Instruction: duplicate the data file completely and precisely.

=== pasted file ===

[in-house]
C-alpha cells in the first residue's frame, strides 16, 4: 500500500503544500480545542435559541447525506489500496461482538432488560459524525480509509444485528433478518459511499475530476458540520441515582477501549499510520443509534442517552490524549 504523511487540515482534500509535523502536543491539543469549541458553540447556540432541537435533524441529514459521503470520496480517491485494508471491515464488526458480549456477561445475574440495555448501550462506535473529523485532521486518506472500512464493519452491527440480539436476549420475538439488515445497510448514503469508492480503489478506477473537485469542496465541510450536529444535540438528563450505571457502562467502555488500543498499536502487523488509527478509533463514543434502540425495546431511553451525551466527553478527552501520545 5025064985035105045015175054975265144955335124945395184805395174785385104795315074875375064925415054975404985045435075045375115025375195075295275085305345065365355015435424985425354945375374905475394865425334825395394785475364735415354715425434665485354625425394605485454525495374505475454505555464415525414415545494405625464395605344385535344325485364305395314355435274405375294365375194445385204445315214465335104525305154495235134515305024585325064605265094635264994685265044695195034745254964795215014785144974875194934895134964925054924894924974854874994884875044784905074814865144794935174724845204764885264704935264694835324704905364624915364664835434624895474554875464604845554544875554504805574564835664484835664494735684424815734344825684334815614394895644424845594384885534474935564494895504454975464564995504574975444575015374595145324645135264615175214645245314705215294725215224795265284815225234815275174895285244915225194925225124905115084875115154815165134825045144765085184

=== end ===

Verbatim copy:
[in-house]
C-alpha cells in the first residue's frame, strides 16, 4: 500500500503544500480545542435559541447525506489500496461482538432488560459524525480509509444485528433478518459511499475530476458540520441515582477501549499510520443509534442517552490524549 504523511487540515482534500509535523502536543491539543469549541458553540447556540432541537435533524441529514459521503470520496480517491485494508471491515464488526458480549456477561445475574440495555448501550462506535473529523485532521486518506472500512464493519452491527440480539436476549420475538439488515445497510448514503469508492480503489478506477473537485469542496465541510450536529444535540438528563450505571457502562467502555488500543498499536502487523488509527478509533463514543434502540425495546431511553451525551466527553478527552501520545 5025064985035105045015175054975265144955335124945395184805395174785385104795315074875375064925415054975404985045435075045375115025375195075295275085305345065365355015435424985425354945375374905475394865425334825395394785475364735415354715425434665485354625425394605485454525495374505475454505555464415525414415545494405625464395605344385535344325485364305395314355435274405375294365375194445385204445315214465335104525305154495235134515305024585325064605265094635264994685265044695195034745254964795215014785144974875194934895134964925054924894924974854874994884875044784905074814865144794935174724845204764885264704935264694835324704905364624915364664835434624895474554875464604845554544875554504805574564835664484835664494735684424815734344825684334815614394895644424845594384885534474935564494895504454975464564995504574975444575015374595145324645135264615175214645245314705215294725215224795265284815225234815275174895285244915225194925225124905115084875115154815165134825045144765085184